Just because you haven’t saved for senior living doesn’t mean you can’t afford it. Here are 6 tips to bolster your savings quickly.
6 Quick Tips on Saving for Retirement
Are you nearing retirement, but aren’t completely prepared financially? You’re not alone. According to GoBanking, 3 out of 10 baby boomers aged 55 and above have no retirement savings. What’s more, 26 percent of those who were able to put money aside say they have less than $50,000 saved. You may feel this limits your options, particularly for active senior living, but that’s not necessarily the case. Here are some ways you can bolster your savings quickly.
The Cost of Active Senior Living
You won’t know how much you need to save for retirement unless you know the cost of senior living, so let’s start there. Senior living is an umbrella term which includes several levels of care. Active senior living (or independent living) is the entry point in this continuum, which also includes assisted living, skilled nursing, and memory care.
Active senior living is designed for residents who need little daily assistance but seek less responsibility and a range of social and enrichment opportunities. Although there is little published data on senior living average cost because it varies so greatly; it typically ranges from $1,000 to $4,000 a month. Keep in mind this cost includes meals, weekly housekeeping and laundry services, as well as access to a range of activities and amenities such as fitness center and pool.
What Can Affect the Cost of Senior Living
- Level of Care – Essentially more assistance means more expense. Many seniors opt for a community that offers multiple levels of care on one campus so you’ll pay less now but have the peace of mind that a higher level of care is available if needed.
- Geography – Where you live affects the cost of senior living just like real estate. To keep costs down you might consider active senior living communities outside the city or even a different state.
- Amenities – The more luxury, the higher the cost as well. Options that impact cost include type of residence (private, semi-private, studio, one- or two-bedroom), pet fees, concierge services, and private transportation.
Know Where You Stand
You may have more resources at your disposal than you realize to pay for active senior living. Knowing where you stand starts with organizing your financial documents including:
- Bank and brokerage account information
- Deeds and mortgage documents
- Insurance policies
- Monthly or outstanding bills
- Pension and other retirement benefits
- Social Security payment information
- Stock and bond certificates
Then, consider consulting a financial advisor and/or estate planning attorney to discuss how you might be able to maximize these resources for active senior living:
- Insurance options including long-term care insurance and/or life insurance conversions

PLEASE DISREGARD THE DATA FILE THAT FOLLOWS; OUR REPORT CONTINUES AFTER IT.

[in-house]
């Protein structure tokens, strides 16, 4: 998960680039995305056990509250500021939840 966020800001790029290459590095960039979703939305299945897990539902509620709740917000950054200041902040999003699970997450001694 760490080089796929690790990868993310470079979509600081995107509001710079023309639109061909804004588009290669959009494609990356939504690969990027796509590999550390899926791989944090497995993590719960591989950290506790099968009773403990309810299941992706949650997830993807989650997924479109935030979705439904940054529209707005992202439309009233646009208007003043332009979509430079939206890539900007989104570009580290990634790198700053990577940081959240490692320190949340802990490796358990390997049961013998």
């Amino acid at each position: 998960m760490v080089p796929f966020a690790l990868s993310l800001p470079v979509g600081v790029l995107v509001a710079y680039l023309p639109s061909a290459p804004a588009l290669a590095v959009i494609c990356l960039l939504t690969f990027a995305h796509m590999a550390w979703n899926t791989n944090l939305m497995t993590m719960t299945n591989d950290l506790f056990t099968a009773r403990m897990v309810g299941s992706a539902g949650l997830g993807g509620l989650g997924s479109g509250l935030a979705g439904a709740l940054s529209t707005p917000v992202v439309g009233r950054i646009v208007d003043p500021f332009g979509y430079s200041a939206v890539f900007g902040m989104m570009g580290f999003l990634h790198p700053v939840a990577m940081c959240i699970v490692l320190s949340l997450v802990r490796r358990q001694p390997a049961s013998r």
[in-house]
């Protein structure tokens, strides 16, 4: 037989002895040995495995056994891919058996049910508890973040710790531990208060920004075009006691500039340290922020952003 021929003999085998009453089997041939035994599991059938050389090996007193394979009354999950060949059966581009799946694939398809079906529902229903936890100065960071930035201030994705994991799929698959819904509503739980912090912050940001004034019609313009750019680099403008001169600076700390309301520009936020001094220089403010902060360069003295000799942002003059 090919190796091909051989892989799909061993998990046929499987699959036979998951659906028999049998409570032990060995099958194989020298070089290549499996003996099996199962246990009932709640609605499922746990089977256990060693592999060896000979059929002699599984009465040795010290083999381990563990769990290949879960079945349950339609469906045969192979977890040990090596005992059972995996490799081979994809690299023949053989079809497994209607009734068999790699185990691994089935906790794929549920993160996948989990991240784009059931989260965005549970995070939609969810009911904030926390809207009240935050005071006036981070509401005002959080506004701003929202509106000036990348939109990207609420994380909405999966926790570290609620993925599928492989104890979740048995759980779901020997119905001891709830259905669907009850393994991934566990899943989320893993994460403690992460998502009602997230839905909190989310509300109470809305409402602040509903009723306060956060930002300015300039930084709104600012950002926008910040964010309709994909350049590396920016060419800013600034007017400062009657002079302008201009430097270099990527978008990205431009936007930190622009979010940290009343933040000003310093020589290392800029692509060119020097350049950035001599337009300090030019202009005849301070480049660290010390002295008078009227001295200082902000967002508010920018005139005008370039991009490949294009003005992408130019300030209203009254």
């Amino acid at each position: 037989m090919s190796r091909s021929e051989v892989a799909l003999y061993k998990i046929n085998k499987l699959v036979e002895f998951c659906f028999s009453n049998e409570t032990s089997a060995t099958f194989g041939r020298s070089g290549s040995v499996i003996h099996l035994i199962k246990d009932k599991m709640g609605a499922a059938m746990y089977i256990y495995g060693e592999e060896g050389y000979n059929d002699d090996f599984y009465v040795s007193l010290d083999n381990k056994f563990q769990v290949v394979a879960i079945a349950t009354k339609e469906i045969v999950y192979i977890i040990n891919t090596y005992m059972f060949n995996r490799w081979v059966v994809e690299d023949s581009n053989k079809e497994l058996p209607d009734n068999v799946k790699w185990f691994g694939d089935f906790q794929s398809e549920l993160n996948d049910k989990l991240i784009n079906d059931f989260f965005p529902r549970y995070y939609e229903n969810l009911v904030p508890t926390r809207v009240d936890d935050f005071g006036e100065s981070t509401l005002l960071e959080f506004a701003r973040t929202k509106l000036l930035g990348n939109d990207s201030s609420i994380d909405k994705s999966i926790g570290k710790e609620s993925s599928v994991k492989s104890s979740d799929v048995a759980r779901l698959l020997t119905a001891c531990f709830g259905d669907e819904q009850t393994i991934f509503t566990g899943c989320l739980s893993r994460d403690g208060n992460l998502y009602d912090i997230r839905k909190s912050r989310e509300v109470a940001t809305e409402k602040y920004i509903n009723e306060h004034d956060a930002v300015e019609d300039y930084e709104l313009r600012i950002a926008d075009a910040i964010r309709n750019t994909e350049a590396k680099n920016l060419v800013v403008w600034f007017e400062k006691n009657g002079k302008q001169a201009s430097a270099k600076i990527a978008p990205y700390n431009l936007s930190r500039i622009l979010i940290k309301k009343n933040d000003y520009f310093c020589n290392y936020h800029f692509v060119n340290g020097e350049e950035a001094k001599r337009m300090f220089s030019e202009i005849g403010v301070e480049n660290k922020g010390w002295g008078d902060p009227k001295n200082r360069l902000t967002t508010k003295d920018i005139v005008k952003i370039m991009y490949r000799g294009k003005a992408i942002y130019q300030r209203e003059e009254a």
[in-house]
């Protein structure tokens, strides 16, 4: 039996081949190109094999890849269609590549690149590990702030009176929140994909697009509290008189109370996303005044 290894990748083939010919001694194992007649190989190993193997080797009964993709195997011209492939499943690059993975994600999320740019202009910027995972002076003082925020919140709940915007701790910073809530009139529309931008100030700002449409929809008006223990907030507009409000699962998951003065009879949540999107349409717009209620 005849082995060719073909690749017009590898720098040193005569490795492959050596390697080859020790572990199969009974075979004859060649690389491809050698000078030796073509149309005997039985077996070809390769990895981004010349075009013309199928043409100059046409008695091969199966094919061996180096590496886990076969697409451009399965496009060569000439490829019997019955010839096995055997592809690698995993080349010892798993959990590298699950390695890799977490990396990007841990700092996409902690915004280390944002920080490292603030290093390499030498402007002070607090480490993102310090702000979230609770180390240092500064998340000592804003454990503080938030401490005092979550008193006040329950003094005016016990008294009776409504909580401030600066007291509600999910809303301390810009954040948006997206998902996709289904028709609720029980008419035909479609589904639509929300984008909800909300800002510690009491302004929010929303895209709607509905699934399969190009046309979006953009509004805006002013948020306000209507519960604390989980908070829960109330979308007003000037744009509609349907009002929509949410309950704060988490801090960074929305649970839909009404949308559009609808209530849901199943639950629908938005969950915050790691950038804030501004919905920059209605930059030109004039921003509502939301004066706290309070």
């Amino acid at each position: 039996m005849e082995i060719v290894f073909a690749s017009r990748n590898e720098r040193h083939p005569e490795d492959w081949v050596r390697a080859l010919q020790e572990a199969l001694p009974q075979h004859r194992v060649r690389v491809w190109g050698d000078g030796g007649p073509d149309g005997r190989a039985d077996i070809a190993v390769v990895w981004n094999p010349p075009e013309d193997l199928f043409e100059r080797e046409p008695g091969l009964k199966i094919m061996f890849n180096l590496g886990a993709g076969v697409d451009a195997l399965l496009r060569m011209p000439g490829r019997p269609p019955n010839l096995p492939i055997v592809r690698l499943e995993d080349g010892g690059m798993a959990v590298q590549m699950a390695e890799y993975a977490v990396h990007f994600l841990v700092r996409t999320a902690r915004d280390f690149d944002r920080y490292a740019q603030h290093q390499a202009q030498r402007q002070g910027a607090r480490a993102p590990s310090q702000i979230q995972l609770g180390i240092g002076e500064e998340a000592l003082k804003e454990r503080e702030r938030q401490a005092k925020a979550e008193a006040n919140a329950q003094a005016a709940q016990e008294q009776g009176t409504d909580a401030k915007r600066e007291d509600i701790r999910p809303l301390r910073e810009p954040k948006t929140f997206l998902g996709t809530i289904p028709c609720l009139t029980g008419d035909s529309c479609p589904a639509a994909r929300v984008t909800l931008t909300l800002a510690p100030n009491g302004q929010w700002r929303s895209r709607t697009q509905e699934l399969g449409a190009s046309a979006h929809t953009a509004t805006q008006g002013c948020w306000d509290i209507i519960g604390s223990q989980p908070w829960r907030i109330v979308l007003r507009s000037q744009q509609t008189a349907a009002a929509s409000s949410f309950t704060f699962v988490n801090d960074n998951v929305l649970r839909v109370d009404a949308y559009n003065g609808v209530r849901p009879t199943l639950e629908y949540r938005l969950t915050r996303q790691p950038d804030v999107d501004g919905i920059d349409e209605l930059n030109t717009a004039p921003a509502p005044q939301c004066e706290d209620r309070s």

- Pension, Social Security benefits and personal property such as your home
- Potential tax deductions
- Your investment portfolio
Best Ways to Save for Retirement
If you do have a gap between your current resources and what you expect to spend on active senior living, these tips can help you save for retirement:
- Catch-Up on Contributions – Starting at age 50 you can make extra contributions to your IRA and 401(k) accounts. The extra amount is now up to $6,500 for 401(k)s and $1,000 for IRAs according to the IRS.
- Consider a Health Savings Account – To help you prepare for unexpected medical expenses and reduce your taxable income you could open a health savings account. What you save will grow tax-free, and when you turn 65 you can start making withdrawals for qualified medical expenses.
- Wait on Social Security – Although you can technically collect benefits starting at age 62, most financial advisors recommend waiting. The reason? Drawing at 70 instead of 62 can increase your monthly benefit exponentially.
- Start a Side Hustle – According to Merrill Lynch and Age Wave, 47 percent of baby boomers today enjoy working in retirement. Beyond earning extra income, it also helps you stay active and maintain a sense of purpose. You could freelance or do consulting work depending on your skillset, or even try something completely new.
- Change Spending Habits – Take a look at where/how you spend your money to see where you can cut. Perhaps switch to a pay-as-you-go cell phone, opt for streaming services versus expensive cable, or even (gasp) limit those trips to Starbucks.
- Check for Benefits – See what benefits in which you may qualify. There’s the Veterans Aid & Attendance benefit for wartime veterans or a surviving spouse. Also, the National Council on Aging’s benefitscheckup.org website makes it easy to check thousands of state and local programs.
Bonus Tip: Compare Your Costs at Home
You may think active senior living will cost you more, but when you compare it to the total cost of living at home, in some cases it can be less! How? The cost at home is more than just mortgage or rent, it also includes food, entertainment, and home upkeep, all of which are included in active senior living. Some utilities may be included too for extra value!
For additional help in saving for active senior living, check out our Financial Planning for Senior Living Guide today!